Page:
E. Mark Windle, 27 July 2020
Regarding what has been pretty much an obsession with 1960s southern soul themes since I started writing around ten years ago, House of Broken Hearts was taken on to resolve one nagging omission. A fair chunk of my travels (virtual and otherwise) has been spent researching the Carolinas, Virginia, Louisiana and a wee bit of Texas, to cover beach music, soul influenced garage bands and black vocal groups for the books It’s Better To Cry and then Rhythm Message. But I was always conscious that one particular southern state was overdue attention.
Memphis and Nashville are perhaps among Tennessee’s most obvious music centres. The two cities may be separated by a couple of hundred miles – no distance at all in US terms of course – but they have rich and intriguing musical identities. To the casual observer, for culturally contrasting reasons.
Memphis’ musical heritage is undeniable. There is no danger of it being eroded by the passage of time. Indeed it is comforting that there is an abundance of literature celebrating all aspects of the Memphis musical tapestry whether it be Beale Street, Sun Records, Stax, Graceland and rock ‘n’ roll, blues or jazz. As a writer looking for a soul music ‘angle’, I guessed that Stuart Cosgrove would maybe have it covered already in his plans for his soul trilogy, no doubt adding a political slant to previous reference works by Peter Guralnik and the like. Indeed, Stuart’s Memphis 68 soon appeared.
So then, what of Nashville? Well, much of its soul music history has until recent years been obscured by the city’s accolade as the country music centre of the universe. The Grand Ole Opry and the Country Music Hall of Fame and Museum proudly stand testament to that. But to say that “Music City” is synonymous with country music is (technically) a contradiction. After all, the term was coined when the Fisk Jubilee Singers came to UK shores to perform their spirituals in the presence of Queen Victoria as part of their university fund raising effort. This would set the scene for future decades of race music, which would only be quashed by eventual dispersion of the local African-American community. Activities to redress the balance from the 1980s onwards include Nashville musician Fred James’ efforts to roll-call blues and soul singers to perform again and in some cases even to recommence recording careers; and a highly praised Night Train exhibition by the Country Music Hall of Fame and Museum, coordinated by museum editor Michael Gray. The CD spin-off from the exhibition was even a Grammy winner. And to this day, the artists from back in the day continue to sing, reminisce and be remembered by others who come to watch them perform regularly at Carol Anne’s café off Murfreesboro Pike.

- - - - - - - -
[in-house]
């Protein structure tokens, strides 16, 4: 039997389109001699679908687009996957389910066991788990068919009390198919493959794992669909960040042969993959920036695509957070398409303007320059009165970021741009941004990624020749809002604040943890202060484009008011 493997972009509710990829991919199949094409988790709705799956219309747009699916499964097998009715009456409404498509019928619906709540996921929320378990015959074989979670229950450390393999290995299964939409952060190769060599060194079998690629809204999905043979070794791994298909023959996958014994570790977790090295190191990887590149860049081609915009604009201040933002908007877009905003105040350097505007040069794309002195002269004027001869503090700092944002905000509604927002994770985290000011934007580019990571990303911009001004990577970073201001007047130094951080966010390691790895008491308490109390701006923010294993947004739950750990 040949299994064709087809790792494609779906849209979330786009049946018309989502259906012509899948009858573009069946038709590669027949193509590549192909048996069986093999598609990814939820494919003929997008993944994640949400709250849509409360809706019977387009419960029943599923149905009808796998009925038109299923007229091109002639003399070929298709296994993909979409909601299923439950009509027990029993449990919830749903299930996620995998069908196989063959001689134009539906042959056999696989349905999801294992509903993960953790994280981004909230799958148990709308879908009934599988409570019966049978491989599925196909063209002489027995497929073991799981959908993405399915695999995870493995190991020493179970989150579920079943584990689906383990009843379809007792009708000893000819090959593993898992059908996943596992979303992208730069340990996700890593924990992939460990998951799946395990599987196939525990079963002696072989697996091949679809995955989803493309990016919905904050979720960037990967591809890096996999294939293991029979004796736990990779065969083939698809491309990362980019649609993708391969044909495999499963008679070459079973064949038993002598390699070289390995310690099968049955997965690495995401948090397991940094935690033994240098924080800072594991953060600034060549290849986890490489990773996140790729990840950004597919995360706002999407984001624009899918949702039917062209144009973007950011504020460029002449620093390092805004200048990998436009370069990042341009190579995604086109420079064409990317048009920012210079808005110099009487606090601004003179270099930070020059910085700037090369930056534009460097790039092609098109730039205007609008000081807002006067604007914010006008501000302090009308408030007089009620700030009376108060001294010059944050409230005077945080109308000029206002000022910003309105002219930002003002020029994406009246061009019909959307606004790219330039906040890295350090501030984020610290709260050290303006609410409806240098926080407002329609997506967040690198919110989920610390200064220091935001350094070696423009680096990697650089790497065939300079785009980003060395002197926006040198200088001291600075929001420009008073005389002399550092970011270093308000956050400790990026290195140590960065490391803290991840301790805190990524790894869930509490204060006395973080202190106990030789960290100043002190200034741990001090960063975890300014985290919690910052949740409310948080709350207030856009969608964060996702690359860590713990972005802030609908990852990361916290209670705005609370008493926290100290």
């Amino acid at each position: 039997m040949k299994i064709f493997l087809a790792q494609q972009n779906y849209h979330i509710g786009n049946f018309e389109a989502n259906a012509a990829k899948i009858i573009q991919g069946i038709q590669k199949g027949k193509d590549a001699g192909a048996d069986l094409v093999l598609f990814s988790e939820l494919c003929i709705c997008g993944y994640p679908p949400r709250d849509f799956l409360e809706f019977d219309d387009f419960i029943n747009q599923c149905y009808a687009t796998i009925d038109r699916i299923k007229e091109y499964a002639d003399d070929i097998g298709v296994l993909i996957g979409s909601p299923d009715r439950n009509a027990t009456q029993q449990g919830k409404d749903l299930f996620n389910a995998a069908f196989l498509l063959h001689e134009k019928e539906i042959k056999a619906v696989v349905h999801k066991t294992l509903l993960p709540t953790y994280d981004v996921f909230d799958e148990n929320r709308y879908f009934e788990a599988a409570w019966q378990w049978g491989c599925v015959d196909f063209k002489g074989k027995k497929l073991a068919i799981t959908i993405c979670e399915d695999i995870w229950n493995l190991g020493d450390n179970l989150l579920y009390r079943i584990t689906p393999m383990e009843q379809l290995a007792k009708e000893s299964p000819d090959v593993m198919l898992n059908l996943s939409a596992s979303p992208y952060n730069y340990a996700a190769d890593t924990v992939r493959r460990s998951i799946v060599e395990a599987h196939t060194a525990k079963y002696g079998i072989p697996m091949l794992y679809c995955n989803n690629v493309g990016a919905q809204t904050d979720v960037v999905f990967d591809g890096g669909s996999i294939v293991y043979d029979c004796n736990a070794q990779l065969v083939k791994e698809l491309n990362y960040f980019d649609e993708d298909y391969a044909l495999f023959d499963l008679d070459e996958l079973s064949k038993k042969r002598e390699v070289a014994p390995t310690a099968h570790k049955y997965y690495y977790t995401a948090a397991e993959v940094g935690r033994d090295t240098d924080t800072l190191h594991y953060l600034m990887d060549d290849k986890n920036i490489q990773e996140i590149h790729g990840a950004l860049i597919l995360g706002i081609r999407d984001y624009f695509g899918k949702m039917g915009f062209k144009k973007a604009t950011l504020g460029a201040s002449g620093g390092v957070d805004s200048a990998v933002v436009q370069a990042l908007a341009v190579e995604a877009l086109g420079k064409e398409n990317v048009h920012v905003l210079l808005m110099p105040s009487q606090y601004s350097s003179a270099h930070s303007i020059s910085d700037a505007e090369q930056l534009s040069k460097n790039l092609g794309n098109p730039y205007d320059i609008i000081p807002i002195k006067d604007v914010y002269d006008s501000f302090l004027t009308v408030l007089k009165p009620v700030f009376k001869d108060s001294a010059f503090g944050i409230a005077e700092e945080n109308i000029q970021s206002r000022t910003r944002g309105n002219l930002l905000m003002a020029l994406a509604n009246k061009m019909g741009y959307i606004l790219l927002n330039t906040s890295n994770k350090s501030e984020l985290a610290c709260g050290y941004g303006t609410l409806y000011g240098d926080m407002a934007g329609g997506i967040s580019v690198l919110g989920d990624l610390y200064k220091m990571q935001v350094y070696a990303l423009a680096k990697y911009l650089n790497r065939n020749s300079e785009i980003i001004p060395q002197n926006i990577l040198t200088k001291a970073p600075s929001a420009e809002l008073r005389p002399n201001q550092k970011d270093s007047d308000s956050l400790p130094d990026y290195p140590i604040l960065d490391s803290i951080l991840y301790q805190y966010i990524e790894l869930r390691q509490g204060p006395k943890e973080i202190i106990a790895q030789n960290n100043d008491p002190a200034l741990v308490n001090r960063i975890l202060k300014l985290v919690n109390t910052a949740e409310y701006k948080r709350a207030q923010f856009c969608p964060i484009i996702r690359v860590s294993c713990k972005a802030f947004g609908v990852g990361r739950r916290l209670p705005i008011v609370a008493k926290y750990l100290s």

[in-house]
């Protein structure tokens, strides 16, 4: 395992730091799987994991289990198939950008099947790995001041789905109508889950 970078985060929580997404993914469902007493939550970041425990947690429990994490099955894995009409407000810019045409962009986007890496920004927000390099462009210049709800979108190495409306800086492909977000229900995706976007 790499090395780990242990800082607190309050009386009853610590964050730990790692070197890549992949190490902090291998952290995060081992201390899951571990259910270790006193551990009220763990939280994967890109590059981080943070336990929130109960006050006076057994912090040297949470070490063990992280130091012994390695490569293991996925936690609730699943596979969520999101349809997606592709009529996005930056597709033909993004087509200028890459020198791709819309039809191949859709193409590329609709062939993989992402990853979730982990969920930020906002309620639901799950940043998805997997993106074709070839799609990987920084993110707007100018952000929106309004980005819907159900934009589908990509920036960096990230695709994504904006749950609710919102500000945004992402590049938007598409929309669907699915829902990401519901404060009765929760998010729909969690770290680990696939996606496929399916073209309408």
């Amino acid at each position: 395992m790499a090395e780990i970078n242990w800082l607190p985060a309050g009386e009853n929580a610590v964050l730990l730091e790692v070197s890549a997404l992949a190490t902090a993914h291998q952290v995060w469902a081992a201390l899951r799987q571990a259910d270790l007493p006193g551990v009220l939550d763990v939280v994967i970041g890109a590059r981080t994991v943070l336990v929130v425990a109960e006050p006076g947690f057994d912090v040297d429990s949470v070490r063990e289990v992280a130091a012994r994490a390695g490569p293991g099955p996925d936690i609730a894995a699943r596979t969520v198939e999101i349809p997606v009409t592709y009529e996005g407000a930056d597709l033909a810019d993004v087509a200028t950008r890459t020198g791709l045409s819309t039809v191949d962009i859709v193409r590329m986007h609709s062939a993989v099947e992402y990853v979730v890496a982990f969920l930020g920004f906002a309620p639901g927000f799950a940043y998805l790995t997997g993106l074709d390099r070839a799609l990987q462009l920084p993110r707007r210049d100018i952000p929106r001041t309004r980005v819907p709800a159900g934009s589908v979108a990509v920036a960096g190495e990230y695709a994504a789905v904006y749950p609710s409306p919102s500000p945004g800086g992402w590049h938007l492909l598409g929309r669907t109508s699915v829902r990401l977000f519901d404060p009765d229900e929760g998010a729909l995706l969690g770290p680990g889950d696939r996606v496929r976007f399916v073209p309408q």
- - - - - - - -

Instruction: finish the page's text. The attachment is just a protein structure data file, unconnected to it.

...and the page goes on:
But what does 1960s Nashville have to offer specifically to soul fans from the UK and European underground scenes? Some are no doubt aware of the huge catalogue of Sound Stage 7 and related releases. Enthusiasts of a different genre have long loved the Louisiana swamp blues which found their way onto Ernie Young’s Excello label. But to some younger generations or to those on the other side of the pond, Nashville’s soul music output sometimes appeared a little disconnected from the rest of what was going on in the music industry at the time. Was the R&B ‘thing’ in Nashville just a bit of luck with record industry leaders finding a brief niche within the national soul explosion?
Truth is, it was there all the time. Everything just came together at the right time for soul music. As the back cover blurb of House of Broken Hearts explains:
“….In the 1960s an exciting, vibrant black music scene thrived on Jefferson Street and in surrounding neighbourhoods. Night clubs, bars and theatres provided a focal point for the development of R&B. Ingredients for success were all in place – home grown talent, venues, charismatic DJs and promoters, entrepreneurial record store owners, independent black owned labels, a radio station making hip soul music accessible to teenagers across the southern states, and TV shows which featured local R&B acts. It was even the time for white artists and musicians to experiment with black music; a crossroads where soul met country music. For a brief period at least, the future seemed bright….”
The purpose of the book was to celebrate the individuals – not just the singers, but industry players, media drivers and record labels; bringing the spotlight once more back to this era. OK, so it’s written from a northern / rare soul enthusiast’s perspective. You’ll find the stories of Jimmy Church, Frank Howard and the Commanders, Freddie North, Johnny Jones and the King Casuals, Joe Simon, Jackie Beavers, The Spidells and many more in there. But I hope you will discover more than a collection of biographies. A story of dreams, exciting times, and harsh reality. Were it not for ill-planned urbanisation decisions which displaced the black community – and inevitably much of its musical culture – perhaps Nashville could have forged an R&B legacy comparable to cities of the north.
Music City is long overdue recognition for its role in popularising soul as a genre. This book cements some of this history with thorough research and a whole lot of help from those veteran singers and musicians who still keep the flame alive. If you’re passing through Nashville, be sure to call by Carol Anne’s Cafe.
House of Broken Hearts is available to order from A Nickel And Nail.